Steven Segraves MD
What is Geriatric Psychiatry anyway?
Many psychiatrists treat seniors, as many internal medicine or family physicians also see elderly patients. In medicine, gerontology is a specialty in which the physician receives additional training in the diagnosis and treatment of elderly patients. In the field of psychiatry, one may pursue specialty board certification in geriatric psychiatry. Once a general psychiatrist completes four years of residency post medical school, he/she may enter a one year fellowship where the new physician is further educated in the unique challenges in treating an older, mentally ill patient. Geriatric psychiatrists are in short supply around the country- The American Board of Psychiatry and Neurology reports that since the specialty was recognized in 1991, a total of 3500 certifications have been granted. Many of those physicians have either retired or failed to maintain certification. At last check, in the four state area of Nebraska, Kansas, Missouri, and Iowa, there are less than 60 board certified geriatric psychiatrists. Of that number, most of those psychiatrists are working in university hospital settings. Few are in private practice.
What makes the geriatric patient different than an adult when it comes to diagnosis and treatment?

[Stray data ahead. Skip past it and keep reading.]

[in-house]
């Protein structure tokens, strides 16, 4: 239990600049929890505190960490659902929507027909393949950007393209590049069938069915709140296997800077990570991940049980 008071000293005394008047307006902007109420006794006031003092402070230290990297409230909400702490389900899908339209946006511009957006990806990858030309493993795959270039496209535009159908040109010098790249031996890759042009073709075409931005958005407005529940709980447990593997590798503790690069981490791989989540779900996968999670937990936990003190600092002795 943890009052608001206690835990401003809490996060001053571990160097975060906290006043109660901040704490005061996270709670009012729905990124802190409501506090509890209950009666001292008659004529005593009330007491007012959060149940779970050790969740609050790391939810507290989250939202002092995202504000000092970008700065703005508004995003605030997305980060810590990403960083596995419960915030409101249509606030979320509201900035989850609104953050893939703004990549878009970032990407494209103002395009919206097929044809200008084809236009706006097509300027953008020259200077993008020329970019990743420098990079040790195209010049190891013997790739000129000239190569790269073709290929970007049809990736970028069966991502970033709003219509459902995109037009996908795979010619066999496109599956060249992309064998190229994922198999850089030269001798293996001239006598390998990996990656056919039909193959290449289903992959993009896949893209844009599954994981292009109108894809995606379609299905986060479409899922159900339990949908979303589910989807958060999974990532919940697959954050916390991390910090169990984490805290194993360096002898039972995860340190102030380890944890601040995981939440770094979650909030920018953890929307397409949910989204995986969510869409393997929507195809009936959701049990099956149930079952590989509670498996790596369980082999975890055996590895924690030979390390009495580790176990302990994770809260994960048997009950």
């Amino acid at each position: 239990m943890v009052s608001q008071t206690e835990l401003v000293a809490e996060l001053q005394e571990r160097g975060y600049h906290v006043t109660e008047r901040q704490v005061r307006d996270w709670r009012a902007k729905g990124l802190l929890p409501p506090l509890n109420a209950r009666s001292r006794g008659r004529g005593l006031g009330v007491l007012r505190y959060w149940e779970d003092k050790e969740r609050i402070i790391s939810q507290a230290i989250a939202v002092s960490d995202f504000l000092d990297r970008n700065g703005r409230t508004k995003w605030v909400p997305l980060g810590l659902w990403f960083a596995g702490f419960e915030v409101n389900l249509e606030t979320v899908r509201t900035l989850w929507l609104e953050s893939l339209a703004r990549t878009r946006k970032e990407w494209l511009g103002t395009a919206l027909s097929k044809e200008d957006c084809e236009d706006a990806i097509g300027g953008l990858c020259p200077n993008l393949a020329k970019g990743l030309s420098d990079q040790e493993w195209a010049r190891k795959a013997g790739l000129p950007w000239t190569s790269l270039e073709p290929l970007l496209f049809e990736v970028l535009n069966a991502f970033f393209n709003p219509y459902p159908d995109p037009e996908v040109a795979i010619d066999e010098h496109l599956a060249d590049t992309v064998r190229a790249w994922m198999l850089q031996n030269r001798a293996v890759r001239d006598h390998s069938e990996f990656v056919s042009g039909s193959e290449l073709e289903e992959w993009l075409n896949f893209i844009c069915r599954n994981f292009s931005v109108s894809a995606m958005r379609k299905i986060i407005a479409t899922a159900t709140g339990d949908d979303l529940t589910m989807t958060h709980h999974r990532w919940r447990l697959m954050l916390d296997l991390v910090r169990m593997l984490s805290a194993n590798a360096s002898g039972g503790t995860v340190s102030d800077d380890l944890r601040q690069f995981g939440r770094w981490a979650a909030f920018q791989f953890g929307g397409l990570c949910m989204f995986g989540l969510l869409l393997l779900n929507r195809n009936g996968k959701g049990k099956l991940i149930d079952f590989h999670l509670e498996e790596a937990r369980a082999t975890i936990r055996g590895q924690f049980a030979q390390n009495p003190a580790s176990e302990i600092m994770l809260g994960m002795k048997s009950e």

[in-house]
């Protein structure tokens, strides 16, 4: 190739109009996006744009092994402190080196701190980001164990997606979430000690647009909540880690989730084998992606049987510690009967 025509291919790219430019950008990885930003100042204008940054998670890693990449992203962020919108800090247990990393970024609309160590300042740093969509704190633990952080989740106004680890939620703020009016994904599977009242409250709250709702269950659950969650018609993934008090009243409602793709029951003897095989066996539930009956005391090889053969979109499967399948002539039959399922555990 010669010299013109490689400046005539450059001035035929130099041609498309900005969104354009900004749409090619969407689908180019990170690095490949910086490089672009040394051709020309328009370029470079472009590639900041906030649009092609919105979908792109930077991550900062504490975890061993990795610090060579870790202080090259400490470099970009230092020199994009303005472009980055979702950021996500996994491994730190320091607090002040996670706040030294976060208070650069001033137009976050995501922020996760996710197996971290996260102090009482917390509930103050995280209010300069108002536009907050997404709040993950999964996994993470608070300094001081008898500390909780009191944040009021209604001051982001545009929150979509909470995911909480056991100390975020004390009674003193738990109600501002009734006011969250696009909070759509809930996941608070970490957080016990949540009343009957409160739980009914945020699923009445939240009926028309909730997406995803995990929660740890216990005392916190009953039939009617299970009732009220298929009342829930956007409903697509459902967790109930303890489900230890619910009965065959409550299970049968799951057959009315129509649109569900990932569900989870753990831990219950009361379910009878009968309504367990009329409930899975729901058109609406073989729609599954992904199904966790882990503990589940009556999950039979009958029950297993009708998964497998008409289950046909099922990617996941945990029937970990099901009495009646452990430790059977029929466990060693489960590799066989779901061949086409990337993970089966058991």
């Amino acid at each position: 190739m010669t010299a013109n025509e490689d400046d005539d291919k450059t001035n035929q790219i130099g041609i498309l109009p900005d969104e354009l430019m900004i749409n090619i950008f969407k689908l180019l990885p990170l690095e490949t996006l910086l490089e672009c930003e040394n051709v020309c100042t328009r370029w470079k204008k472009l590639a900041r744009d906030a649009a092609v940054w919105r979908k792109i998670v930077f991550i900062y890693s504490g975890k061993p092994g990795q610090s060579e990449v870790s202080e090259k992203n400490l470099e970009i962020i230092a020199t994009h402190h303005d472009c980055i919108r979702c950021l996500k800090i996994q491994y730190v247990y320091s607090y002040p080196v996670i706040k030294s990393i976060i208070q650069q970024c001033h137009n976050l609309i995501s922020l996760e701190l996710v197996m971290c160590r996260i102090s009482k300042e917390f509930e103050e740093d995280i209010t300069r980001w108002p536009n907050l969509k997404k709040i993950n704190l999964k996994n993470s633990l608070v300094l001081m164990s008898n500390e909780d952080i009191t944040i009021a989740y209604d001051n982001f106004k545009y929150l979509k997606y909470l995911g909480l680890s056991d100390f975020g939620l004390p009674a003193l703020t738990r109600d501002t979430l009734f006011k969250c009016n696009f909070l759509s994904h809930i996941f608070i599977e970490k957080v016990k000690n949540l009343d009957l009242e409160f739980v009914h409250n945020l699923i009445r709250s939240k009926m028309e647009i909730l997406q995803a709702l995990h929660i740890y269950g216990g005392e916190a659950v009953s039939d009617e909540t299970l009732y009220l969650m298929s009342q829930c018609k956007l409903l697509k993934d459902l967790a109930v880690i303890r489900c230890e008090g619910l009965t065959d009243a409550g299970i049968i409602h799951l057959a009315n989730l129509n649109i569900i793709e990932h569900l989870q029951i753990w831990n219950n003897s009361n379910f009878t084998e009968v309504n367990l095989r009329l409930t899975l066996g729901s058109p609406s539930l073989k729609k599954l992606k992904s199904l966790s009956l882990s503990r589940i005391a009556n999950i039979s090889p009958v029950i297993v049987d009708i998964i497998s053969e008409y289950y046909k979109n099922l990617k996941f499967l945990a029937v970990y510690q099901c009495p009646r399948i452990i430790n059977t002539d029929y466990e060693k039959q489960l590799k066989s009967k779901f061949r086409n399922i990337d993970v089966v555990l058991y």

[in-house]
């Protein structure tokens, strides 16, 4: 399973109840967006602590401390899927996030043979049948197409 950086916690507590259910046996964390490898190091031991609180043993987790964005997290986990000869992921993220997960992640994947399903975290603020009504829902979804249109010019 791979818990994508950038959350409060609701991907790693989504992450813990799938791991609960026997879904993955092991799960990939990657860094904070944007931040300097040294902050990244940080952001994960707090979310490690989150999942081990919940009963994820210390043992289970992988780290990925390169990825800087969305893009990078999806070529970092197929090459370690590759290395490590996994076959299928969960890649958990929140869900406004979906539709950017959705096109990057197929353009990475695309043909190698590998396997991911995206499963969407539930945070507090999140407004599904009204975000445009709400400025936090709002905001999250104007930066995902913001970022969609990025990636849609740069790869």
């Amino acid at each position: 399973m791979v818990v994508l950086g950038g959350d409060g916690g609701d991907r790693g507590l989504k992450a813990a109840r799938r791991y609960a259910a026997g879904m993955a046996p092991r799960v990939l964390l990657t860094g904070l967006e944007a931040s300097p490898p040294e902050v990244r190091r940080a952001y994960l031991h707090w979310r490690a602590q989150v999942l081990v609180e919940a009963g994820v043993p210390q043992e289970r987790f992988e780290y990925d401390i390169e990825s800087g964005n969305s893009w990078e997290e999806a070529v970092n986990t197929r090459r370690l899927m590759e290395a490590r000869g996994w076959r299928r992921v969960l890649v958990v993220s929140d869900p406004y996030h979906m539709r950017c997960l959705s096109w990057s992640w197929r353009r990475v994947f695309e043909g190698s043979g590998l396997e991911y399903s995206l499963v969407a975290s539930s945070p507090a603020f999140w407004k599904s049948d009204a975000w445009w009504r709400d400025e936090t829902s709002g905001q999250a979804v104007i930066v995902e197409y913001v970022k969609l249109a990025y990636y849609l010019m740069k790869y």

First, while depression, bipolar disorder, and schizophrenia certainly are prevalent in the senior population, dementia and a variety of psychotic disorders can present late in life. Further, the way a senior metabolizes medications can change for a variety of reasons, including liver and kidney function and hydration levels in seniors vs adult aged patients. Seniors are more likely to be on more medication, which can cause interaction problems with meds that would not be present in a younger person. Seniors are much more likely to experience falls and have cognitive changes associated with medications.
The geriatric psychiatrist is uniquely trained and focuses his/her practice on the unique needs of this group of individuals.